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Hotel Workers’ Strike Expanding in Southern California, Looming in Arizona

Hotel Workers’ Strike Expanding in Southern California, Looming in Arizona

Hotel workers with Unite Here Local 11 picket outside the InterContinental hotel on the first day of a strike by union members at many major hotels in Southern California, in Los Angeles, on July 2, 2023. (Mario Tama/Getty Images)

Jill McLaughlin

Jill McLaughlin

7/18/2023

Updated: 12/30/2023

The hotel workers’ strike that started in Los Angeles continued to expand in Southern California, with workers in Orange County walking off their jobs last week, demanding higher wages and benefits while seeking support for a union-backed ballot measure to house homeless people at hotels.
The strike by members of Unite Here Local 11 started with a three-day action over the July Fourth holiday weekend at 19 hotel properties in Los Angeles. So far, thousands of workers in 61 hotels across Los Angeles and Orange counties were involved in the walkout.
The strike could soon expand again, according to the union, which also represents hospitality workers in Arizona.
“The [Hilton Phoenix] has an expired contract and could go on strike at any minute,” the union posted on Twitter July 14. “Workers are already picketing there.”
Both sides have filed federal unfair labor charges against each other this month, alleging misconduct during contract negotiations.
The union filed a complaint last week alleging that hotels in Los Angeles are using staffing application Instawork to replace striking workers with new temporary hires, according to Reuters.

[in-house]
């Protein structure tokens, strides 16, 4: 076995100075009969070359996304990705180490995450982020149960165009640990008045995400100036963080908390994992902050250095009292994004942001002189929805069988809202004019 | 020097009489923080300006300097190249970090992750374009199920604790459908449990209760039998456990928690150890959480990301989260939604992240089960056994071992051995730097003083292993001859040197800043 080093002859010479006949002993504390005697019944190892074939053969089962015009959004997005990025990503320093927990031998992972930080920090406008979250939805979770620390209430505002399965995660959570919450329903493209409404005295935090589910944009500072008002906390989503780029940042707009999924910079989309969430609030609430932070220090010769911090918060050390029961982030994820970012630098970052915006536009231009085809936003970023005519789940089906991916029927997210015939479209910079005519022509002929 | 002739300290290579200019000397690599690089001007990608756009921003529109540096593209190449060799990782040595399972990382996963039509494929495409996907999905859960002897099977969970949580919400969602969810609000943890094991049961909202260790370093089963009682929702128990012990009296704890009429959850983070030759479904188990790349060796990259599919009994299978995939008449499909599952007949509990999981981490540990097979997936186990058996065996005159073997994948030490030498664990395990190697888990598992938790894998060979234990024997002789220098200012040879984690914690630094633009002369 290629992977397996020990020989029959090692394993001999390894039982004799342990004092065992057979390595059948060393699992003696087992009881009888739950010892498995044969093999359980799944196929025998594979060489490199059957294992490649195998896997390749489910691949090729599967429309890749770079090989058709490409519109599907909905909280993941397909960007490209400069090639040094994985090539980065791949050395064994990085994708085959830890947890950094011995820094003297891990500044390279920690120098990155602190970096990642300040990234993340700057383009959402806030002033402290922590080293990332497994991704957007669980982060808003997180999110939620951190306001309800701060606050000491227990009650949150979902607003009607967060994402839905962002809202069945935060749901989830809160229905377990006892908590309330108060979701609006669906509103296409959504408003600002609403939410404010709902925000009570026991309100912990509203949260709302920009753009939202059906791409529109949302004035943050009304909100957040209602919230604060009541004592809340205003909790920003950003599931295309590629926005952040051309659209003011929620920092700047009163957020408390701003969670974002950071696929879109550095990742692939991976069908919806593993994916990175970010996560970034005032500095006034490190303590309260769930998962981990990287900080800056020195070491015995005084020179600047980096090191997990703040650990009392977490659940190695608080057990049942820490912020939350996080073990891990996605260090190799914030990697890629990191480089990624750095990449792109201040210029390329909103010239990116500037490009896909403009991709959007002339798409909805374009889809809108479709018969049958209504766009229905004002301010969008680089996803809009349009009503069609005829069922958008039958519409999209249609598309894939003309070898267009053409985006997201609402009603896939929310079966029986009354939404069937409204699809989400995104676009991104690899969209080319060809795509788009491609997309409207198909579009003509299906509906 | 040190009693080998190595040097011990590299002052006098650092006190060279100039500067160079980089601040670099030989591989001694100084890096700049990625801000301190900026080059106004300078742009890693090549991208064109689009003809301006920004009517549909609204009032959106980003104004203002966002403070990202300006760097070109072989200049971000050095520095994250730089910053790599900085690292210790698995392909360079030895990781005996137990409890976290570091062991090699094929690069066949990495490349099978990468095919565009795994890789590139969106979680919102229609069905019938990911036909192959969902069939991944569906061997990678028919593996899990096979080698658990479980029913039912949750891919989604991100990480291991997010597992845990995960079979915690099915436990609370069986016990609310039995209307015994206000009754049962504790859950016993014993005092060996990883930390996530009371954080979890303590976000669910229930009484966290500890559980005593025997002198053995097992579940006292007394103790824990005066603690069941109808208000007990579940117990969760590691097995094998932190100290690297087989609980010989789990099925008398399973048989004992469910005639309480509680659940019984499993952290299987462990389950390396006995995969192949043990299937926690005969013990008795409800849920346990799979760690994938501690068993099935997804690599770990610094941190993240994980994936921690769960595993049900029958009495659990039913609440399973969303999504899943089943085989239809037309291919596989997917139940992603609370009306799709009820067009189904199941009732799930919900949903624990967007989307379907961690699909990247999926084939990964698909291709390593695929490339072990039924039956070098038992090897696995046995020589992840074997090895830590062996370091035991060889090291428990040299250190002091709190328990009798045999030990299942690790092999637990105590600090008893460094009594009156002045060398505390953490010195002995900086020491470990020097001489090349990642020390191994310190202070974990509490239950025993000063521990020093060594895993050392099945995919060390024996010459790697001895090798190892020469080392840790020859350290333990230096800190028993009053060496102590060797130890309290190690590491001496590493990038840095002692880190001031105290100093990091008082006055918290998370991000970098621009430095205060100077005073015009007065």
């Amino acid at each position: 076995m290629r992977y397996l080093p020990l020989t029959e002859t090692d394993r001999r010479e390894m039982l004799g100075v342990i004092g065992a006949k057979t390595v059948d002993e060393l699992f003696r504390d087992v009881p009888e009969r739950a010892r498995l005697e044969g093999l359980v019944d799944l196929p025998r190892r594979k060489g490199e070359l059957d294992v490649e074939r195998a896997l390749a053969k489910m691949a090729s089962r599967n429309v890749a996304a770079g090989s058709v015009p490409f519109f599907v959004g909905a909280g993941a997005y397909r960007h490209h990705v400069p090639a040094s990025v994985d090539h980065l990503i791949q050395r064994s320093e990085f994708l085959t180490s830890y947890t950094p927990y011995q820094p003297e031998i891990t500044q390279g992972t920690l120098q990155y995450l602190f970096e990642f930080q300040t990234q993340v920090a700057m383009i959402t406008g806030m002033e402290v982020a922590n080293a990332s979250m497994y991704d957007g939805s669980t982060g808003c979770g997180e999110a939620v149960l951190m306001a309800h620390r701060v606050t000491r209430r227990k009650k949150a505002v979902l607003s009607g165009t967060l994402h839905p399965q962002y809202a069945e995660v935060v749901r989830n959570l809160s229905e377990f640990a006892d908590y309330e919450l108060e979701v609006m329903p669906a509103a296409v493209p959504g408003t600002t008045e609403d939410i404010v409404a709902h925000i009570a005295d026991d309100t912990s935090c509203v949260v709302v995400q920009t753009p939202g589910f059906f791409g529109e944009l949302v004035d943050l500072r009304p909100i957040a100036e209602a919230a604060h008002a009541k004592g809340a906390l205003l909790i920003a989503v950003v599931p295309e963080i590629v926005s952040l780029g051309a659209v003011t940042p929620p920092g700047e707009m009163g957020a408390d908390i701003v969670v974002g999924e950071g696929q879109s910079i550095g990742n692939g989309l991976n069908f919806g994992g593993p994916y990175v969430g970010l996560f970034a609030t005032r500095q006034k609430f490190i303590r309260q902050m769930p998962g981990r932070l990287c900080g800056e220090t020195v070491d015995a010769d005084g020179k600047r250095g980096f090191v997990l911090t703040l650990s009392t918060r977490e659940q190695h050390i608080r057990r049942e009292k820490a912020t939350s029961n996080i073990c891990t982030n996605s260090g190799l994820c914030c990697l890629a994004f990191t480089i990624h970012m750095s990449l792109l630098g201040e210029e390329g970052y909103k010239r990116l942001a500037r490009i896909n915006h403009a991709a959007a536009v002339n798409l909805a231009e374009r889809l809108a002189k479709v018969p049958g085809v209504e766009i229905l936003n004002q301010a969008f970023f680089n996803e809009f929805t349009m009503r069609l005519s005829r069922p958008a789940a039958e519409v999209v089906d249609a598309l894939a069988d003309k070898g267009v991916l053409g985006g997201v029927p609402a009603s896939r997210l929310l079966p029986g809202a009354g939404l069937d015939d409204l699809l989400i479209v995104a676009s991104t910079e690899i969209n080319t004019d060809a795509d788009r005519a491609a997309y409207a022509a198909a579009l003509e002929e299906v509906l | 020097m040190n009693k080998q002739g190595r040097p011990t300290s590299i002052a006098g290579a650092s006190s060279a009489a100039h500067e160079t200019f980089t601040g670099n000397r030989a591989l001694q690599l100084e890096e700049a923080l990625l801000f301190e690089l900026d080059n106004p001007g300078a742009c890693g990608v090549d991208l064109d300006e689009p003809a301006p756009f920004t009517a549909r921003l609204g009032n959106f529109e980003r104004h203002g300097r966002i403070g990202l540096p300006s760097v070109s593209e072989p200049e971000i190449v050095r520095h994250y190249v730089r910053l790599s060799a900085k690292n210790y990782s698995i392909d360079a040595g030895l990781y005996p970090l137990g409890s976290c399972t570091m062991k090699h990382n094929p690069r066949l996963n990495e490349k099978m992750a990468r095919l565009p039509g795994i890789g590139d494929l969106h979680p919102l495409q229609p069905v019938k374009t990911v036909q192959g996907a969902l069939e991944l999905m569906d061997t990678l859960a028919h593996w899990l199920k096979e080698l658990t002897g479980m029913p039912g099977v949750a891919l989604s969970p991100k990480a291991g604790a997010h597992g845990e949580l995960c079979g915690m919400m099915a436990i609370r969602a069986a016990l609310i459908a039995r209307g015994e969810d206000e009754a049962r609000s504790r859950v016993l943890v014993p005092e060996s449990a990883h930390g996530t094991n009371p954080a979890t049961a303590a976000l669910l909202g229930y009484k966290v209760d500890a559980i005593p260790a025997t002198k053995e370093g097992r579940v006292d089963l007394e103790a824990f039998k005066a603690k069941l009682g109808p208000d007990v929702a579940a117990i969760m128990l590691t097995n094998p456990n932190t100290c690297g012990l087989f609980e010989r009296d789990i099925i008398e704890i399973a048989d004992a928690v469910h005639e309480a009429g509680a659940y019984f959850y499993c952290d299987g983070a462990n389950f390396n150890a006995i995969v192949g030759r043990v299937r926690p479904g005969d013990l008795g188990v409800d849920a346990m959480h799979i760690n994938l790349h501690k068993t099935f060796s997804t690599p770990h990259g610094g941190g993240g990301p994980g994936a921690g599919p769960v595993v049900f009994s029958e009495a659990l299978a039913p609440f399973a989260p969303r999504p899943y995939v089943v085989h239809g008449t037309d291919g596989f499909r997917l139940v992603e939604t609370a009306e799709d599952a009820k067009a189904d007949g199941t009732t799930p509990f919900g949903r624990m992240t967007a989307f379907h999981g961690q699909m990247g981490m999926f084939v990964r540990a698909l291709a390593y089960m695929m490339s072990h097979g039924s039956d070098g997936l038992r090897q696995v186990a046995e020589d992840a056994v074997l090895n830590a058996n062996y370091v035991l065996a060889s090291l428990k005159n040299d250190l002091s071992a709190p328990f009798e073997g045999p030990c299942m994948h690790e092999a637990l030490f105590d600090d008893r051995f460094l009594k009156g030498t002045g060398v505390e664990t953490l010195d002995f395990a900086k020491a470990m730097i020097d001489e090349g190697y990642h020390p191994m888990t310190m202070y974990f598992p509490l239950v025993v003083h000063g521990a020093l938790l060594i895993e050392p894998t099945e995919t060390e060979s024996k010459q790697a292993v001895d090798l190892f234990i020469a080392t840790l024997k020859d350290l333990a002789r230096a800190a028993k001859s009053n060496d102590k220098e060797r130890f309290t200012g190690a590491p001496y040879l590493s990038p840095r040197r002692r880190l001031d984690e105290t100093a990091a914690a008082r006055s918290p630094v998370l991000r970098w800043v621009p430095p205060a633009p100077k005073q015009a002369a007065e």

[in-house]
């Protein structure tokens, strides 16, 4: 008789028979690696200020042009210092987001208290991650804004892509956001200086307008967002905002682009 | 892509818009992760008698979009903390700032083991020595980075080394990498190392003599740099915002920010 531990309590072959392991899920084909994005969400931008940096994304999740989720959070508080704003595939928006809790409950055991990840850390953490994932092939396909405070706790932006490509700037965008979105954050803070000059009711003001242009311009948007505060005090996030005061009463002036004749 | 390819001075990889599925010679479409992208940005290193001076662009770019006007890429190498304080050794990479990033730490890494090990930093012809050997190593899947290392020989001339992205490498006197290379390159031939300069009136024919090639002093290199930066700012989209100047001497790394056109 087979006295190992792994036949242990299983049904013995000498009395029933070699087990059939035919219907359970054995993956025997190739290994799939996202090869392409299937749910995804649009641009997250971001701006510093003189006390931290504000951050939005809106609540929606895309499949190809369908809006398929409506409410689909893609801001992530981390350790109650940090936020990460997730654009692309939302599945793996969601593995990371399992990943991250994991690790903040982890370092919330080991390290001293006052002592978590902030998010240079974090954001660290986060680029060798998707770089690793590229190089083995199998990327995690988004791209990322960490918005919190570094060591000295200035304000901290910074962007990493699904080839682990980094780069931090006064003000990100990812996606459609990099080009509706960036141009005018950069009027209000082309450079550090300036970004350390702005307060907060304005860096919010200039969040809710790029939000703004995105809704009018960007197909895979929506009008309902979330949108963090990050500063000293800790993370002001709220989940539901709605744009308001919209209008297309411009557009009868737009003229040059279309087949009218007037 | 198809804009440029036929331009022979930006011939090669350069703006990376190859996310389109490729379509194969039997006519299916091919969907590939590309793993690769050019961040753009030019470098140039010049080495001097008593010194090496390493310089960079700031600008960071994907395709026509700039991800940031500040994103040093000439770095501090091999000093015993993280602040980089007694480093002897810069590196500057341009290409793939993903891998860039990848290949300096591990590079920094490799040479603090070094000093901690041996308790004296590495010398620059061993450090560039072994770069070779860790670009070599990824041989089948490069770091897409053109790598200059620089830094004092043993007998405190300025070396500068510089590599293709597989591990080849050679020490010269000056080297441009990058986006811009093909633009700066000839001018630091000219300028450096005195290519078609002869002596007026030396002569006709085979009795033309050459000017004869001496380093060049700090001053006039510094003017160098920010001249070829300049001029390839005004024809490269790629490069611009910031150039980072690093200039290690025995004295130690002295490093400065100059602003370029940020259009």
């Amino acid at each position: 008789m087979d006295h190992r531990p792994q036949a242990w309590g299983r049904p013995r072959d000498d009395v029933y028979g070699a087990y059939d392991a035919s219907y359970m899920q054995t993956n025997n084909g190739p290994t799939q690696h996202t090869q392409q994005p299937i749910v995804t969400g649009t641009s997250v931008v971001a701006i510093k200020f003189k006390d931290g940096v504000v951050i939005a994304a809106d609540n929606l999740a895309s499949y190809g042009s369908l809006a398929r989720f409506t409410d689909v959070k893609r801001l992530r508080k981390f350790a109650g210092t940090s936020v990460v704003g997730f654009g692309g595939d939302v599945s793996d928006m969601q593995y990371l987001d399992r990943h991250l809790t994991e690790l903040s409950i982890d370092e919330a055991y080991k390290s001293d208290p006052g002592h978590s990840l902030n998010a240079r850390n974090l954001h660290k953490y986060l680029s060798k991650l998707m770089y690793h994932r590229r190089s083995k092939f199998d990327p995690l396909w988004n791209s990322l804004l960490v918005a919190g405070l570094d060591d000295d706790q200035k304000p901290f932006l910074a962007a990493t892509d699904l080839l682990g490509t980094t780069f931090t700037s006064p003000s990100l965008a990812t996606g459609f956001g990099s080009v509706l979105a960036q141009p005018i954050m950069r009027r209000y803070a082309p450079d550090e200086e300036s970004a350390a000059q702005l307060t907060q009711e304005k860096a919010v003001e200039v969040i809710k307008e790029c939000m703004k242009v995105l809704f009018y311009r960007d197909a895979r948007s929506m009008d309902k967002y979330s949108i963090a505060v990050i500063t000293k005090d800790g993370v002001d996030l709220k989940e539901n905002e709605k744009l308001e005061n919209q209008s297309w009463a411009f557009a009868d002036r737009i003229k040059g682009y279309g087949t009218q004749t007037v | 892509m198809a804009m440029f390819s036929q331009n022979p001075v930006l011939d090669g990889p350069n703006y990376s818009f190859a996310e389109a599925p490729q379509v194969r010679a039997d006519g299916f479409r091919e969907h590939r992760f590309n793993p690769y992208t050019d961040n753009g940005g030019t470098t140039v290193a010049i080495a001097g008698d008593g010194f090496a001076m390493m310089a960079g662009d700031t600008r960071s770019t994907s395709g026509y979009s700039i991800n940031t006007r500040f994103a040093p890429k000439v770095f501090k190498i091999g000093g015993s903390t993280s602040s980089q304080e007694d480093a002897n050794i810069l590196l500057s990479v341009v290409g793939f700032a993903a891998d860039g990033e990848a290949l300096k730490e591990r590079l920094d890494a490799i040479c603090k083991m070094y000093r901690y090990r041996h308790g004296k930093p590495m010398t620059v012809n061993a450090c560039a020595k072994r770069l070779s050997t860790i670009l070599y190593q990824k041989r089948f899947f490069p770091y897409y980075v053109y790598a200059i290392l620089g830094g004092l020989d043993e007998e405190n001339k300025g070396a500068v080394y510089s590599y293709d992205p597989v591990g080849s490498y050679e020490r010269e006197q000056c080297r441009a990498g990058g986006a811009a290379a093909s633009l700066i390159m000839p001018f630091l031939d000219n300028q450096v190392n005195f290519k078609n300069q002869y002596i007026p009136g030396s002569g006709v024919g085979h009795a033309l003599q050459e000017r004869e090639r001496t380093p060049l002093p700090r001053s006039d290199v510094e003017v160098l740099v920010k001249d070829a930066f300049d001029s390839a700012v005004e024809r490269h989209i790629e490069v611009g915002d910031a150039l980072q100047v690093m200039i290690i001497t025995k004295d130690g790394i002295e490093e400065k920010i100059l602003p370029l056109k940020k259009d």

Unite Here Local 11, which represents 32,000 hospitality workers in hotels, restaurants, airports, sports arenas, and convention centers in Southern California and Arizona, has demanded a $10 hourly wage increase among other benefits, according to the union’s website.
“The mass walkout marks just the first wave of strikes and disruption by hotel workers across the region,” Unite Here Local 11, wrote in a statement. “Workers will not rest until they are paid a wage that allows them to live in the communities where they work.”
Striking hotel workers rally outside The L.A. Grand Hotel Downtown in downtown Los Angeles on July 4, 2023. (Damian Dovarganes/AP Photo)

Striking hotel workers rally outside The L.A. Grand Hotel Downtown in downtown Los Angeles on July 4, 2023. (Damian Dovarganes/AP Photo)

According to Pete Hillan, a spokesman for the Hotel Association of Los Angeles, union representatives ignored the hotel bargaining group’s latest offer presented two weeks ago and did not show up for discussions last week.
“They are more focused on theater in streets than working on a negotiated settlement,” Mr. Hillan said.
The unfair labor practice charges filed by the bargaining group allege the union refused to bargain in good faith or provide documents relating to its demands, the group said in a statement issued July 7.
Besides seeking higher pay, the union requested—as a part of its contract demands—hotels to support a controversial ballot measure that would require hotels in the city of Los Angeles to house homeless people alongside guests.
In response, hotel owners filed a federal unfair labor practice charge against the union July 3—after union negotiators did not respond to repeated invitations for further discussions, according to the Hotel Association of Los Angeles—alleging that the request is unrelated to their employees and thus illegal.